Camera-trapping wildlife in the UK: be part of it!

•December 18, 2012 • 2 Comments
camera_trapping.1This is an open call for everyone interested in being part of an exciting county-wide project that will discover the private lives of our elusive and rare British wildlife through the use of automated camera traps and contribute to the conservation of our inspiring and valuable natural camera_trapping.8heritage.

You may have seen these cameras on BBC Autumnwatch recording polecats, or maybe other productions from the BBC Natural History Unit filming the big cats of the world, and now I am inviting you to get out into your local woods and across the county to see what wildlife lives on your doorstep. Subscribe to camera_trapping.3the blog today to register your interest and comment below to nominate your county.*

I am currently planning a county-scale pilot study linked to an camera_trapping.9international collaborative research project led by Dr. Roland Kays, Curator of Mammals, New York State Museum that will use camera traps to measure the distribution and abundance of mammals in a UK county.

This study will adapt the citizen science approach successfully tested along the Appalachian camera_trapping.6Trail, eastern USA to conditions in the UK, involving volunteers in the collection of valuable data, that will not only contribute to science and conservation, but also give participants  a new window into their local animal communities.

If you are an enthusiastic individual or represent a youth or adult group, including schools camera_trapping.5and naturalist societies, and would be interested in participating in this programme, please join the mailing list by subscribing to this blog and you will be kept up to date with the developments of this project.

The success of this project depends on your support as the citizen scientists and the financial backing to get this project off the ground. Without either of these vital components, regrettably the project will not take off. I’ll get on with funding applications, and ask that you please get talking with your friends, family, neighbours and colleagues about this new and exciting project which will be part of something on the global scale of conservation!

Thank you for your interest. If you have any difficulty subscribing, please contact me:

Roberts NJ (2011) Investigation into survey techniques of large mammals: surveyor competence and camera-trapping vs.transect-sampling. Bioscience Horizons 4: 40-49.

* Nominations do not guarantee the county selected for this project; rather it is intended to gain an idea of participant interest and locality, as the final decision on project location may be determined by a number of factors, including any conditions of the funding awarded.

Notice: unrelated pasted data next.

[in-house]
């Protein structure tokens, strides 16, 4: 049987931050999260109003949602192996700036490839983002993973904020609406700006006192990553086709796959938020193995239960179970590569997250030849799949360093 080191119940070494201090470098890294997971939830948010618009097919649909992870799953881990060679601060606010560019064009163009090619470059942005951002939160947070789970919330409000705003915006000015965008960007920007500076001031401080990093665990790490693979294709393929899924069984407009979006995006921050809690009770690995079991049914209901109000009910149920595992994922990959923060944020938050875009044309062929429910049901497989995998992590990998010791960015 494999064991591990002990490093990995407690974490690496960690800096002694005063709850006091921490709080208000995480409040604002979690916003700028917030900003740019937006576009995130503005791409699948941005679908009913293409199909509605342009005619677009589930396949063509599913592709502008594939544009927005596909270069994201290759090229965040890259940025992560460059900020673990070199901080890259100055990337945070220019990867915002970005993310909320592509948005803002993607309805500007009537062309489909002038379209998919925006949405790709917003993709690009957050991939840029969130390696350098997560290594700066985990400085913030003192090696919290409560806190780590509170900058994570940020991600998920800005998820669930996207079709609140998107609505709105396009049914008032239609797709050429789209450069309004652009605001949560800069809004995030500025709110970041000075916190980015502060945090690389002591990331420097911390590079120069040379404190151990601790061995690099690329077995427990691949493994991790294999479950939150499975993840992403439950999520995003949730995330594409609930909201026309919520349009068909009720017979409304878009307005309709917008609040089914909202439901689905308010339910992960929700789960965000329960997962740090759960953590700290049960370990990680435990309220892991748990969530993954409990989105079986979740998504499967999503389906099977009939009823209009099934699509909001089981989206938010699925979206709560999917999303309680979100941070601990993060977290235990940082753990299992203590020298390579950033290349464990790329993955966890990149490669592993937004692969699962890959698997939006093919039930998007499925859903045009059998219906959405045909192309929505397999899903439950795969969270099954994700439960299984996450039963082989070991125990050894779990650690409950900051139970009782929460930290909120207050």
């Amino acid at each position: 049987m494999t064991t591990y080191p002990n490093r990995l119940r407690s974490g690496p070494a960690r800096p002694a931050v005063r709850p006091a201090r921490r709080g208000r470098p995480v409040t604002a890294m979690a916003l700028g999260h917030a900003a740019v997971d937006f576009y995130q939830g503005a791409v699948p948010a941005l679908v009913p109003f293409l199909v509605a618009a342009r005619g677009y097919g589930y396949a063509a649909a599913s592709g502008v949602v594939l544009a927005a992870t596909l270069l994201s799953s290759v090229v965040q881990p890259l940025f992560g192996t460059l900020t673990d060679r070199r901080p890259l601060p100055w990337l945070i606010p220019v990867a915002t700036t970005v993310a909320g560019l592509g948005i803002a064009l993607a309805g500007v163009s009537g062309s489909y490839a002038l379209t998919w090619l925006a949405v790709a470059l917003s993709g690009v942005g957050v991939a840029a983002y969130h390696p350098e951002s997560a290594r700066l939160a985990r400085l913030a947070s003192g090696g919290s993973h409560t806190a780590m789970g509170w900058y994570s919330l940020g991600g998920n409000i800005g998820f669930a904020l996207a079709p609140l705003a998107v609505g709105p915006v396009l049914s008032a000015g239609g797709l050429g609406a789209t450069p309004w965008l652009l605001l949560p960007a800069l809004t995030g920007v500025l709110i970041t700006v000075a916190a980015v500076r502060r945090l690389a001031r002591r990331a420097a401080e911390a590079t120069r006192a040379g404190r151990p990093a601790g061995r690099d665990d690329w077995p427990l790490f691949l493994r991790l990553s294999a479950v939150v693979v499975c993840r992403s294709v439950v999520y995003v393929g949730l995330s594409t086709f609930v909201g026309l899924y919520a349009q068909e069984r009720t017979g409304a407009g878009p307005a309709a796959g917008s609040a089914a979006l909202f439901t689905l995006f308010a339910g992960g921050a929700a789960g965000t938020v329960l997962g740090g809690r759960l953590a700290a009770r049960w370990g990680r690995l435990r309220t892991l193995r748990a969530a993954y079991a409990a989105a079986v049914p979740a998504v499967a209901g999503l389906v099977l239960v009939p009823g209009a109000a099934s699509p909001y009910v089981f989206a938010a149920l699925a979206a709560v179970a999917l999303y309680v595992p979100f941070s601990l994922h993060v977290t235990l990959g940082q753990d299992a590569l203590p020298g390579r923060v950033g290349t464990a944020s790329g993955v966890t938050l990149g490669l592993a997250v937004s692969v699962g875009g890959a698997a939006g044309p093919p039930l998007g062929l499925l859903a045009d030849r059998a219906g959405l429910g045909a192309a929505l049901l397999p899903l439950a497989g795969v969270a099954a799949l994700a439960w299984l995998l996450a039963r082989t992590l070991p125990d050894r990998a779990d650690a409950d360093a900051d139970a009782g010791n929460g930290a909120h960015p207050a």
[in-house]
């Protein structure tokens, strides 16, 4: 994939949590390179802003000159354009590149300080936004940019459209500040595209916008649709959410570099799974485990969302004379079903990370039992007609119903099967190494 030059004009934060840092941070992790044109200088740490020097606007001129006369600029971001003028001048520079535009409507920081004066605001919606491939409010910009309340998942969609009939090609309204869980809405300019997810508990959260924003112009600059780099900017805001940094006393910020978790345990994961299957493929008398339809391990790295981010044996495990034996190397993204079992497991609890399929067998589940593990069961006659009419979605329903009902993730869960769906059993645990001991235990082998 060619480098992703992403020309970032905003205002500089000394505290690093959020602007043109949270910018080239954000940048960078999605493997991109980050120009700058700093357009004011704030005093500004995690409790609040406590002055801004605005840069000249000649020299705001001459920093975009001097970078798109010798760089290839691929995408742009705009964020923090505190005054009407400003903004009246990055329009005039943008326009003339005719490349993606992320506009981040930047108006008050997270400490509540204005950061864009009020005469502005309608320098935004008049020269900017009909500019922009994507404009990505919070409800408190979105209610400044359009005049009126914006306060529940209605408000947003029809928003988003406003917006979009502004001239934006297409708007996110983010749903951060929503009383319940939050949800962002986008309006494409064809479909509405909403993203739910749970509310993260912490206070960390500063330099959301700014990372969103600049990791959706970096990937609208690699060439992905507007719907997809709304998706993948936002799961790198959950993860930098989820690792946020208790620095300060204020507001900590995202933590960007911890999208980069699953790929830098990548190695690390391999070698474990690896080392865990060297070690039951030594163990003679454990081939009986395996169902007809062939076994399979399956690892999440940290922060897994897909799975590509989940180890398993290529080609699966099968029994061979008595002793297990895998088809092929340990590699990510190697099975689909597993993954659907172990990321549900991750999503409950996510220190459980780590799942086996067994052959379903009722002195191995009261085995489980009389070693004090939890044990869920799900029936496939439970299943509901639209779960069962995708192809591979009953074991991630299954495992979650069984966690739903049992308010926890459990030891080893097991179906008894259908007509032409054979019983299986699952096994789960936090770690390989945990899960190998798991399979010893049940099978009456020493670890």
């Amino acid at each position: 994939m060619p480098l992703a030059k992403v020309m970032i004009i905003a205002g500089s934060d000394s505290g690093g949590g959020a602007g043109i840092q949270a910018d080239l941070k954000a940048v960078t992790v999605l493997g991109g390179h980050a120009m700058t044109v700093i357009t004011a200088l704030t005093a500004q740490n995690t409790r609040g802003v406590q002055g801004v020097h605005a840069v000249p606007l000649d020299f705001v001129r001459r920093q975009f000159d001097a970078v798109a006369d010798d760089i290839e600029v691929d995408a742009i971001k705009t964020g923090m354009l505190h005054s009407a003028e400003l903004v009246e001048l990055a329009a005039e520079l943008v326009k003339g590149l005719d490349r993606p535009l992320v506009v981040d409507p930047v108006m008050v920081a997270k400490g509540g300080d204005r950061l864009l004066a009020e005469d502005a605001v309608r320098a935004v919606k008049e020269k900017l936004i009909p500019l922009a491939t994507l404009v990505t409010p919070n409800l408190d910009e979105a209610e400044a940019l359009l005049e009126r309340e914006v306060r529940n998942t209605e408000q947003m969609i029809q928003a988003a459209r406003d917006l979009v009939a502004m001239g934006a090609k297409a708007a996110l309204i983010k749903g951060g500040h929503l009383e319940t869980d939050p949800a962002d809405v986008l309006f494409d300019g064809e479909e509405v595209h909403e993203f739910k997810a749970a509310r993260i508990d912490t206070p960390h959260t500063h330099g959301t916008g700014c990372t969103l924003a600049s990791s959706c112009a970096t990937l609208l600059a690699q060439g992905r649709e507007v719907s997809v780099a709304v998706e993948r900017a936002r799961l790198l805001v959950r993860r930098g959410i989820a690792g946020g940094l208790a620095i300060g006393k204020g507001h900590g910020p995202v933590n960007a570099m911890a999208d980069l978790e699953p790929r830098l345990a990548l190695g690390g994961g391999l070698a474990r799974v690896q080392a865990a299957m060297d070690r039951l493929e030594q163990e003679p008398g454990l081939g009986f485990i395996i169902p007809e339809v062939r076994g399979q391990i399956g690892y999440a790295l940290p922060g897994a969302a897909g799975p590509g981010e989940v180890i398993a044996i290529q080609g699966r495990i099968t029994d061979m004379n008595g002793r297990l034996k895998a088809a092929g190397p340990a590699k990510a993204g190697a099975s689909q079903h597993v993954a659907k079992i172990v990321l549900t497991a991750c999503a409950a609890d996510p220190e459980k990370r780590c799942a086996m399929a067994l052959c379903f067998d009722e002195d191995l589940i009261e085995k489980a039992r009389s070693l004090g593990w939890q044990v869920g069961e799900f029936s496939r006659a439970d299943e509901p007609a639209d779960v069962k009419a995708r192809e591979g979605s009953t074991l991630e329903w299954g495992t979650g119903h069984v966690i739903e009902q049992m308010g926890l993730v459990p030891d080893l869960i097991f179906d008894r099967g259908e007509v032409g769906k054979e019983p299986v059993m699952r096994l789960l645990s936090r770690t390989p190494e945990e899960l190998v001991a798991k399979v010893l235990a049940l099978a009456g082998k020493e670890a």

Competition: Wildlife Photographer of the Year 2013

•March 3, 2013 • Leave a Comment

wpoty2013“Wildlife Photographer of the Year harnesses the power of photography to promote the discovery, understanding, and responsible enjoyment of the natural world.

Now in its 49th year, the Wildlife Photographer of the Year competition provides a global showcase of the very best nature photography. The competition is co-owned by two UK institutions that pride themselves on revealing and championing the diversity of life on Earth – the Natural History Museum and BBC Worldwide.

Being shortlisted in this competition is something to which photographers across the world aspire. Every year emerging talents compete with established names for a chance to be hailed Wildlife Photographer of the Year.”

In 2006 Nathan Roberts competed in the young category of this competition against over 18,000 entries from 55 countries and was shortlisted as a finalist. Since then he has travelled to many parts of the world to study wildlife and his camera was never far at hand.

This year he has entered twenty of his strongest images across six categories, including three of the special awards, the Eric Hosking Portfolio Award open to photographers aged between 18 and 26, the Gerald Durrell Award for Endangered Species which seeks to raise awareness about conservation and species threatened with extinction, and the World in Our Hands Award, a category focused on the constructive and destructive consequences of our actions on the natural world – view his entries at

Entrants with an image(s) in the Final Round will be notified in mid-April and Awards will be announced from Mid-May 2013 – good luck everyone!

The Next Frontier

•December 29, 2012 • Leave a Comment

frontier.bannerI hope you all had a great Christmas, and let me wish you a Happy New Year! Some people set resolutions, and others seek to make changes to lifestyle and set targets for the new year. For me, 2013 is certainly set to be a change from the zoo keeping routine which has occupied the past 18 months, for my new year will be spent in Costa Rica as I begin my contract with Frontier Environmental.